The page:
• De Minimis – a violation of a standard that has no direct or immediate relationship to safety and health.

NOTE: If the Willful violation results in a death, OSHA can seek criminal sanctions against an employer.

In addition, an employer can also be cited for failure to correct a previously cited condition. The Occupational Safety and Health Act allows OSHA to assess penalties for each day a violation continues past the final abatement date.

What to do if OSHA issues citations…

Posting –

If a citation is received, the first thingto do is to post the citation.

1.  Post the citation at or near the place where each violation occurred so that it will be conspicuous to employees. The purpose is to make employees aware of the hazards to which they may be exposed.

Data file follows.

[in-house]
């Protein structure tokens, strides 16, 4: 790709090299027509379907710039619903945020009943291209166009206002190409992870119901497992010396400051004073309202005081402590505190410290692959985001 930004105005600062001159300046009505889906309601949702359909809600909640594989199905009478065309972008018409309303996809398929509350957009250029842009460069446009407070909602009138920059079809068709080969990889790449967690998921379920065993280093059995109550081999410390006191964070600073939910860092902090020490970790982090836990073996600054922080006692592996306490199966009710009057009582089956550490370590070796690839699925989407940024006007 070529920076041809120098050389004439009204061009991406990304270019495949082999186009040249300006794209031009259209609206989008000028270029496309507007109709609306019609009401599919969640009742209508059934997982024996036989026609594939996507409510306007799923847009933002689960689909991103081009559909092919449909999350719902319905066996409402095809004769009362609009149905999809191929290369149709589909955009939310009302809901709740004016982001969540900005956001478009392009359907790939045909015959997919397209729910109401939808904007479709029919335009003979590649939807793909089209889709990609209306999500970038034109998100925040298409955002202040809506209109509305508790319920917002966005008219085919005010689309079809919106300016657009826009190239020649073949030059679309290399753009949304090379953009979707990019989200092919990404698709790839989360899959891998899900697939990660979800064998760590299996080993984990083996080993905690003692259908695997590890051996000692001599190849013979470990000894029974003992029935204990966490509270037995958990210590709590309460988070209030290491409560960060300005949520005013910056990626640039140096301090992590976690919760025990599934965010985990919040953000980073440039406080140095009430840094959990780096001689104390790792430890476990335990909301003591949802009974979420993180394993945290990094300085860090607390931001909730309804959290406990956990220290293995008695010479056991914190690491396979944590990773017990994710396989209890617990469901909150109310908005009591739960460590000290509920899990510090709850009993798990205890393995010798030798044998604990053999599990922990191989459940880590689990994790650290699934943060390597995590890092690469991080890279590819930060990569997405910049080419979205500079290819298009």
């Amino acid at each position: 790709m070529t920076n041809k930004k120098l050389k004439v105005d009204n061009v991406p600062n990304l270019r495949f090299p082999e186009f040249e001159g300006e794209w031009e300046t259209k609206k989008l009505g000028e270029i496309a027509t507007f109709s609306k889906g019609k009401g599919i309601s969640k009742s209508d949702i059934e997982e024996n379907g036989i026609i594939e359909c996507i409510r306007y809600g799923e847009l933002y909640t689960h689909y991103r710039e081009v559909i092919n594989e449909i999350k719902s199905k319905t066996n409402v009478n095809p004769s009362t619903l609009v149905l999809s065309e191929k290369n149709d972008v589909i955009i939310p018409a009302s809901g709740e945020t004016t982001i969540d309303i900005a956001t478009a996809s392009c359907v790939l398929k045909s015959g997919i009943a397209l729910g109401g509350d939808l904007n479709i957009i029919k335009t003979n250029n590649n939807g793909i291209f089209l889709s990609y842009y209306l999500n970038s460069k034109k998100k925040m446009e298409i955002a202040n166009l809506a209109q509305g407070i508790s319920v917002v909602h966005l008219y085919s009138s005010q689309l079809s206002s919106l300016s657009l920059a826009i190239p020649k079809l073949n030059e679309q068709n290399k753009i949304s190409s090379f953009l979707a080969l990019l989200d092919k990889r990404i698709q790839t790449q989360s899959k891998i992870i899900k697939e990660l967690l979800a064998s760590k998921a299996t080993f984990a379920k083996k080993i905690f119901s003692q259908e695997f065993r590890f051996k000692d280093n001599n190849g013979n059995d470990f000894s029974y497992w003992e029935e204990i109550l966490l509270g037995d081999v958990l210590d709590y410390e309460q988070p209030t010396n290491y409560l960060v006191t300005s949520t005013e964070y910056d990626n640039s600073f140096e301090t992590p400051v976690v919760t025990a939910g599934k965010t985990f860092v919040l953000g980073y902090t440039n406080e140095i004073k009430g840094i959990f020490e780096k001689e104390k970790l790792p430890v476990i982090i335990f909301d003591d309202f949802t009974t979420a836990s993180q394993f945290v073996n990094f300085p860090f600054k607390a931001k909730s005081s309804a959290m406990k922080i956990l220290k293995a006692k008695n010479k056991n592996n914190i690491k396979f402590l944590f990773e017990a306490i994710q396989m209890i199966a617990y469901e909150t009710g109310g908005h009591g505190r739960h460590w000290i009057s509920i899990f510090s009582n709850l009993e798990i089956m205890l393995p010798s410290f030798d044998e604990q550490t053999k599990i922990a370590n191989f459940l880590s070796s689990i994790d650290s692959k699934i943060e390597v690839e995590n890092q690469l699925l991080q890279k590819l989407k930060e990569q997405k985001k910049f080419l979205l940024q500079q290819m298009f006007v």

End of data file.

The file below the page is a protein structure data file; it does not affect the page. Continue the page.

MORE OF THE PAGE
2.  The citation must remain posted:

    a. For three (3) working days or

    b. Until the violation is corrected, whichever is longer.

Posting is required even if the citation is contested.

Choices –

There are two choices should a citation be received.

Option 1: Comply with the citation. This involves correcting the alleged violations by the date specified in the citation and pay any penalty that may have been assessed. The citation will become final order in 15 days after receipt.

Option 2: Contest the citation. Once received, there are only 15 working days in which to contest the citation. This must be done in writing. If the citation is not contested within 15 days, it becomes final order. During this time, an informal conference can be scheduled with OSHA to discuss and try to reach a settlement agreement.

Should an OSHA citation be challenged?